|Issue:||Africa and the Middle East II 2003|
|Topic:||e-Learning and Tele-Learning in Africa|
|Title:||CEO and Research Director|
|Organisation:||SAND – S.A.E.|
Education is of vital importance to the developing regions of the world. E-Learning is a promising way to provide world-class education, at reasonable cost, in remote regions of developing economies. Unfortunately, the telecommunications infrastructure is often inadequate, the technology -computers, Internet and such – is expensive and many courses are not available in local languages or meet local needs. Tele-learning, a voice-only, low cost, telephone based, alternative can often provide an adequate local substitute, or complement e-learning programs.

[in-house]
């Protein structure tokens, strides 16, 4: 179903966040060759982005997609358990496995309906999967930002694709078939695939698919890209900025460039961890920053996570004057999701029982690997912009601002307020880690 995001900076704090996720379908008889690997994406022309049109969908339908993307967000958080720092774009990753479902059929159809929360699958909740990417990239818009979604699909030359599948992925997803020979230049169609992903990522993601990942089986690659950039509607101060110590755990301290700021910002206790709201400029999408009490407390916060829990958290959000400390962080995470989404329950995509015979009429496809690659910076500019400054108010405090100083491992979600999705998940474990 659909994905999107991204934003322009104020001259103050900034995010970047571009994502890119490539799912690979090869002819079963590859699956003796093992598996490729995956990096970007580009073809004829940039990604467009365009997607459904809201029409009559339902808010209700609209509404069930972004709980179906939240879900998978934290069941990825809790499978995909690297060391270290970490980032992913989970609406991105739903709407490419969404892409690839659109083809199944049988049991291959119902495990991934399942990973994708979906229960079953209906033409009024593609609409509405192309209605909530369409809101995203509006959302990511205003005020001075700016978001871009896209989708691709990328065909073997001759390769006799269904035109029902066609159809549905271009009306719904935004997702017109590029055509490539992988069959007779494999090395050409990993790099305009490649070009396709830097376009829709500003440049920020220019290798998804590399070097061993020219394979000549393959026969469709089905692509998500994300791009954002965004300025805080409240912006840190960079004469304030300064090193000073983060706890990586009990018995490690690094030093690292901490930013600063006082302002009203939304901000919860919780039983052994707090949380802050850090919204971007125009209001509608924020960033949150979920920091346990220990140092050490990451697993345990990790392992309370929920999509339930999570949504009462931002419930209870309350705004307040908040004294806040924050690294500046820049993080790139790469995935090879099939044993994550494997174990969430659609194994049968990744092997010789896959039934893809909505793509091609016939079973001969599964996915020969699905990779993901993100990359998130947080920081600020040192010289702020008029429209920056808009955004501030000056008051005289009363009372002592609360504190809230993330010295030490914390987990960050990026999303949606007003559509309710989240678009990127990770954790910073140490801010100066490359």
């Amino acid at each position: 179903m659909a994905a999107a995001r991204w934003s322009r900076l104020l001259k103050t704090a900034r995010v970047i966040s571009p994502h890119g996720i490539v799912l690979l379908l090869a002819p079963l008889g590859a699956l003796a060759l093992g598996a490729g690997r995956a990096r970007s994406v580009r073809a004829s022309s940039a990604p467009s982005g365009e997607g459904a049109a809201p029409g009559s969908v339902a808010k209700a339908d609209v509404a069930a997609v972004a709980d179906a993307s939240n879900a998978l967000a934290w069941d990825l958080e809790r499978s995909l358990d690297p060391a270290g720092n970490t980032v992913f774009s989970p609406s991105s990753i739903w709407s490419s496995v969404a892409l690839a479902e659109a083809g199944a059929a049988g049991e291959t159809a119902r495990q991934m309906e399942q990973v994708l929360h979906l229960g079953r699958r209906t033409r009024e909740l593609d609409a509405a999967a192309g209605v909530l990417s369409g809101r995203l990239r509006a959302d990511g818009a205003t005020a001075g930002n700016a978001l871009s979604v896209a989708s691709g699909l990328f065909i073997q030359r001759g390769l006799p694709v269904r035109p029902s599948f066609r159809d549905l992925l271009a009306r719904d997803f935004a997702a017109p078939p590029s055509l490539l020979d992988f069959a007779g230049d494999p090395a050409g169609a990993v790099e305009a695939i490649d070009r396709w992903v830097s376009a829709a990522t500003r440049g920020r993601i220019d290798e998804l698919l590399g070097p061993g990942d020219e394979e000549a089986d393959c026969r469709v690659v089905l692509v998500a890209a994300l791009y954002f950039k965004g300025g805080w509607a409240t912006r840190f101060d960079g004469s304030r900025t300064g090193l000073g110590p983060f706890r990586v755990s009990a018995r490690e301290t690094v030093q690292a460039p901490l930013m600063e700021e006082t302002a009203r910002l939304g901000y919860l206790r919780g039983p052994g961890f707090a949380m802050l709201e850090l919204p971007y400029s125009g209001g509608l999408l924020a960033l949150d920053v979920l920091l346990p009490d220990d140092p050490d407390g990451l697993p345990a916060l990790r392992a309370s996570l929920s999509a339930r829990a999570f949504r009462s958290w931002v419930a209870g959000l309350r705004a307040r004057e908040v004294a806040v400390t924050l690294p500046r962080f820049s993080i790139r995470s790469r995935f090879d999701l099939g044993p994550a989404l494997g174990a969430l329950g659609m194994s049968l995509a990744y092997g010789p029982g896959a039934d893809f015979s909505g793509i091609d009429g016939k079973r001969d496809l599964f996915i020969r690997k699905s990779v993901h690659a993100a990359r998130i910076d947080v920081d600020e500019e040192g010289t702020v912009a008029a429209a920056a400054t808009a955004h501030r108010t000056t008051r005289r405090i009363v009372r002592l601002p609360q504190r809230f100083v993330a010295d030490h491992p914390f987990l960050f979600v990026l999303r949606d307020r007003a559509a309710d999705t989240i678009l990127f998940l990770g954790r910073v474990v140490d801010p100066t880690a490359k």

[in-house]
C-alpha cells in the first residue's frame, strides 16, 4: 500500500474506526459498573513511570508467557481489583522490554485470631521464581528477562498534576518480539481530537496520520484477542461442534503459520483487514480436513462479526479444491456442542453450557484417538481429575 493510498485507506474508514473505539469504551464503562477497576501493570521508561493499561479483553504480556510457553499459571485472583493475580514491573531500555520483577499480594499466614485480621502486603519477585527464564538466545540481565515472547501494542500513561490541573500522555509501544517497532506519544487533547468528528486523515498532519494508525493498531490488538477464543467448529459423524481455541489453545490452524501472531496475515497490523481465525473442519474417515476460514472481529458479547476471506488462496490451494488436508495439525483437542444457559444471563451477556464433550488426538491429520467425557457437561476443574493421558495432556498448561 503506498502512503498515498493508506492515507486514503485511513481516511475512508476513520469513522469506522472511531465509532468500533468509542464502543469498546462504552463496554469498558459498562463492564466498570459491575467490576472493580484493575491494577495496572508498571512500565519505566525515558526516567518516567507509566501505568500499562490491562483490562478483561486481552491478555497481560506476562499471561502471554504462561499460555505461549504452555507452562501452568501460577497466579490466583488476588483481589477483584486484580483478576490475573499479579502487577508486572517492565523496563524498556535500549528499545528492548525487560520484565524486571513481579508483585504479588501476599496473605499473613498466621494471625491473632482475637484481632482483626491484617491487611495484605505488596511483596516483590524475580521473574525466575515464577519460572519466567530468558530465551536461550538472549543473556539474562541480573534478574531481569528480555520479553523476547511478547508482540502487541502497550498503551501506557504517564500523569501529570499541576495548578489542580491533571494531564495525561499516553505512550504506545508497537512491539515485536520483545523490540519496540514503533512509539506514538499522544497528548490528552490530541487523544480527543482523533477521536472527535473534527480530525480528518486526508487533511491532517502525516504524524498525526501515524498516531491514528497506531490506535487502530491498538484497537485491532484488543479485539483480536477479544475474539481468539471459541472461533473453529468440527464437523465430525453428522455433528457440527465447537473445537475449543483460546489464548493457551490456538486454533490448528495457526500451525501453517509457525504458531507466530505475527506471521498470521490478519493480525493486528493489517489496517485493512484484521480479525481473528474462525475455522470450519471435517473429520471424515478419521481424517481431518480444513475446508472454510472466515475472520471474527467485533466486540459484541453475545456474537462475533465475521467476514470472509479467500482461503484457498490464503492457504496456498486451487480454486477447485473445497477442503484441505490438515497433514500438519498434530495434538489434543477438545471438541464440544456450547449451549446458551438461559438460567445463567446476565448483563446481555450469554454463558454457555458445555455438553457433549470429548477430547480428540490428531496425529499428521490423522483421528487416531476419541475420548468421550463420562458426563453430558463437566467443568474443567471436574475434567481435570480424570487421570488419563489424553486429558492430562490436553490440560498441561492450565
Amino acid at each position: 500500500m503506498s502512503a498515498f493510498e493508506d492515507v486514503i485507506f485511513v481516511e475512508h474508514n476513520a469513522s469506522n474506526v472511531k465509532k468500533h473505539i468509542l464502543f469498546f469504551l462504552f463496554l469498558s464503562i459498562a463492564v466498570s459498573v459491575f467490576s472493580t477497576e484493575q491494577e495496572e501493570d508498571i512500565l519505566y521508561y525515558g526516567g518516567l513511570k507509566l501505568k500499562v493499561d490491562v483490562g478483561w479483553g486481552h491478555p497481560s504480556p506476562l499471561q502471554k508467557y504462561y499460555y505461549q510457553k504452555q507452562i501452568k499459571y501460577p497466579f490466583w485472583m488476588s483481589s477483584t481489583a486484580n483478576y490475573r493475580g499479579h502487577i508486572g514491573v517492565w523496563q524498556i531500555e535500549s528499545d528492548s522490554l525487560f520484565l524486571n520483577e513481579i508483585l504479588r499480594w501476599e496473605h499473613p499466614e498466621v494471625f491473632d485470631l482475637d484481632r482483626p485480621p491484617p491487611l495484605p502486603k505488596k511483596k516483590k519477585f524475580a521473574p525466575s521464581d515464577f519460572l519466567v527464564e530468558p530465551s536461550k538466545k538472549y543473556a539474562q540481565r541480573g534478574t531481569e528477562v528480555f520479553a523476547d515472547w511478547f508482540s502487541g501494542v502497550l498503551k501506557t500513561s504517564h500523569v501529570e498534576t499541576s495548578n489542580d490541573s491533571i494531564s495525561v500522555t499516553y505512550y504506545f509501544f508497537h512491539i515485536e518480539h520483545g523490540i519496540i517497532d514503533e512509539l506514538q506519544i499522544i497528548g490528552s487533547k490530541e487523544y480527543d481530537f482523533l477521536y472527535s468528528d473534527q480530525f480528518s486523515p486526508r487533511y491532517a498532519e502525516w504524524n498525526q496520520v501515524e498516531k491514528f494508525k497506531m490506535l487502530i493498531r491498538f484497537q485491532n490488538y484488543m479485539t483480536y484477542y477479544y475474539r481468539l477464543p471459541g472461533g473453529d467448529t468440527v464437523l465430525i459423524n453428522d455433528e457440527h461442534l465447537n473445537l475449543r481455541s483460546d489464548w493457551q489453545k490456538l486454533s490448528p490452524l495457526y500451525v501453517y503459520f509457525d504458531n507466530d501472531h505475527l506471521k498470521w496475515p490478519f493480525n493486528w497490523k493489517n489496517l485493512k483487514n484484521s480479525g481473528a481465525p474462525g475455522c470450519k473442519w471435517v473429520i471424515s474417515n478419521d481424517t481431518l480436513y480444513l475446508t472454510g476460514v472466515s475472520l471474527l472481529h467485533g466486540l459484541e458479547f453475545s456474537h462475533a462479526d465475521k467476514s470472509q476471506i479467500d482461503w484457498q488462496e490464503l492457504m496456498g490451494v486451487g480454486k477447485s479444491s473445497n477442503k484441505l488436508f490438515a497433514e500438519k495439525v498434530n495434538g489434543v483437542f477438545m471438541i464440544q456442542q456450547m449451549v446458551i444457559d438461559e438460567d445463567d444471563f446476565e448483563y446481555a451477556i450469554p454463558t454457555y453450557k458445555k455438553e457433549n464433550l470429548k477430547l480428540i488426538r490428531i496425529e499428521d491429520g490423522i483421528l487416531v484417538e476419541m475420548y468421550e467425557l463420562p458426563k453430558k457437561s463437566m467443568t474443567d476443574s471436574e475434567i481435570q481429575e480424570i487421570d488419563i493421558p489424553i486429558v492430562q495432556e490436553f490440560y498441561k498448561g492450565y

Africa’s developing countries are now emerging as one of the world’s important new regional markets. Recently, the continent has witnessed a huge upheaval and has moved ahead in the fields of telecommunication and information technology. These advances are due to the recent privatizations and liberalizations of the telecommunications markets of African countries. However, these advances are going ahead slowly due to Africa’s shaky infrastructure. The reasons for Africa’s poor infrastructure are legion; they include poverty, landmines, currency devaluation, economical and political disorder, social chaos, large-scale unemployment, corruption, crime and fraud, among many others. Furthermore, the continent’s high illiteracy rate widens the gap between Africa and the rest of the world. The economic needs of the countries in the region are driving the region’s governments to find alternative means of raising the level of education and deliver skills to their people. African countries search continually for more effective, efficient and cheaper ways to teach and train people than those traditionally used. e-Learning, for example, is seen as a very attractive option for the region since it can easily and inexpensively get through to large populations even in the difficult to reach rural areas. e-Learning can deliver the best quality, highest level, educational programs the world has to offer almost anywhere within the continent. Today, alternatives such as e-learning provide educational opportunities in regions where, not so long ago, this would have been impossible to imagine. e-Learning has been quickly adopted in developed countries because of their higher literacy rates and technical capacity. Many institutions, now, provide educational programs, training and examinations through the Internet. Although the use of e-learning has started to grow in Africa, the region’s many difficulties – illiteracy, low levels of technological competence and minimal computer penetration among others – hamper its growth. Initially, the cultural impact of e-learning, and the need to adapt the course materials to the local culture, was ignored. This degraded the learning experience and further slowed the use of e-learning. Each region, each culture needs materials adapted to its specific requirements; one course does not suit all. Many local solutions have been proposed, including learning through telephones. This doesn’t replace e-learning, but in some instances might provide a more easily accepted, widely accessible, way to deal with certain limited local needs. E-Learning makes use of a multi-media environment and has a greater variety of resources than tele-learning. This allows a wider range of subjects to be taught. Nevertheless, certain subjects do not need multi-media support, but can be adequately taught using mailed or faxed materials that can be discussed by phone with a tutor. There have been some attempts to facilitate and reduce the cost of e-learning by using big screens connected through the Internet via computers at community centers. Although this makes possible e -learning in groups, as in a traditional school room, these efforts often fail since they do not offer many key benefits of the e-learning experience including the possibility of learning, in privacy and at a rate determined by the student, whenever and wherever convenient. The relatively widespread access to telephones, compared to access to computers and the Internet, and their ease of use make tele-learning appealing in Africa. Telephony in Africa, both fixed and mobile, has grown spectacularly – compared to the past – in recent years. Tele-learning, moreover, does not require technical competence or even literacy. One need only know how to use a phone. In addition, the infrastructure for tele-learning is much more affordable than that for e-learning. A phone costs much less to own and maintain than a computer and an Internet connection. This encourages participants to take part in tele-learning programs and, also, to spend more hours using the system and learning. The model of tele-learning differs from that for e-learning. There are several different forms that tele-learning can take: live audio conferencing, recorded audio sessions or leave-a- message-for-later-response consulting. Live audio conferences allow tutors to converse directly with their students. Tutors can interact with their students on the phone or just simply lecture. The interactive model is suitable for individuals or small groups; the lecture model is more suitable for large groups. Conferencing works well with theoretical subjects such as religious topics, child raising / maternity training, philosophy, health care, history, agriculture awareness and many more. These subjects, typically, do not depend as much upon visual presentation as upon the information that can easily be presented in audio-only sessions. Live audio conferencing requires pre-scheduling so students can question their tutors directly and vice versa. In Africa, the voice quality of live audio conference tele-learning, generally speaking, is better than that for e-learning. The region’s poor data communications infrastructure, and the limited bandwidth available in most areas, often makes Internet audio conferencing impractical due to poor, hard to understand, voice quality. Recorded audio sessions allow students to access lectures whenever convenient and are more flexible than live audio conferences which have to be scheduled. Accordingly, students can listen to the lectures they want at whatever time that best suits them. This system makes studying easier for part time students, who can work the hours they must and study whenever they can. The system is also easier for teachers, who need only record each lecture once. In addition, this system allows groups of students in other countries to access a particular lecturer’s sessions, when the tapes are acquired locally, without having to make international calls. Furthermore, the tele-learning system is less costly than live audio conferencing; since it reduces the number of tutors, and the number of hours needed to lecture, it reduces the overall cost of instruction. Voice consulting services can add value to both of the above models. This system lets students dial into a phone center and record questions about a given subject or direct questions to a certain lecturer. After a pre-determined waiting period, the student can dial back to the center and retrieve the answer or explanation they were seeking. This complements both the live conference and the recorded models, by allowing students to listen to the lectures, think through what they have heard and then leave recorded questions to get answers regarding whatever doubts that later occur to them. . Many such voice consulting systems have already been implemented in the region. One good example of such a system is that of “Al Hatef al Islami” in Egypt. To use this system, people seeking answers about religious issues, “fatwa,” call in to leave their questions. They are given a unique identifying number for each inquiry. They dial back to the system on the following day, enter their identifying number, and listen to an answer to their question of the day before. As a final touch, tele-learning systems can administer multiple-choice quizzes over the phone and, using automated voice response systems, can provide students with immediate feedback regarding their performance. This interaction with the system provides feedback that is somewhat similar to that obtained from the quizzes and tests administered by e-learning systems. Such telephone systems are already in wide use in parts of Africa by contest sponsors that charge callers a premium to call in and compete for a prize based on the answers they give to the quizzes. E-Learning is growing at a rapid rate in developed countries; it is raising the level of education and, in some instances, totally replacing traditional educational methods. However, even in this, a gap between developed countries and the developing ones still exists. This is because neither the economic conditions, the available infrastructure, the existing content nor the cultural conditions in developing regions such as Africa, are conducive to the full and efficient use of e-learning technology and techniques. Conclusion “Conclusion Therefore governments of the countries in developing regions need to look for alternative solutions to supplement e -learning and raise the level of education in their respective regions. These solutions should bring the benefits of distance learning. Tele-learning has proven itself to be quite helpful, because the infrastructure available in most of Africa, lends itself more readily to this approach than to e-learning. Then too, the low cost of tele-learning, a powerful tool to motivate students in developing regions, makes it an option more in line with local reality than e-learning. Integrating the tele-learning model into existing e-learning systems might prove to be useful, and expand the base of potential users, where legacy infrastructures inhibits the growth of modern, low cost systems.”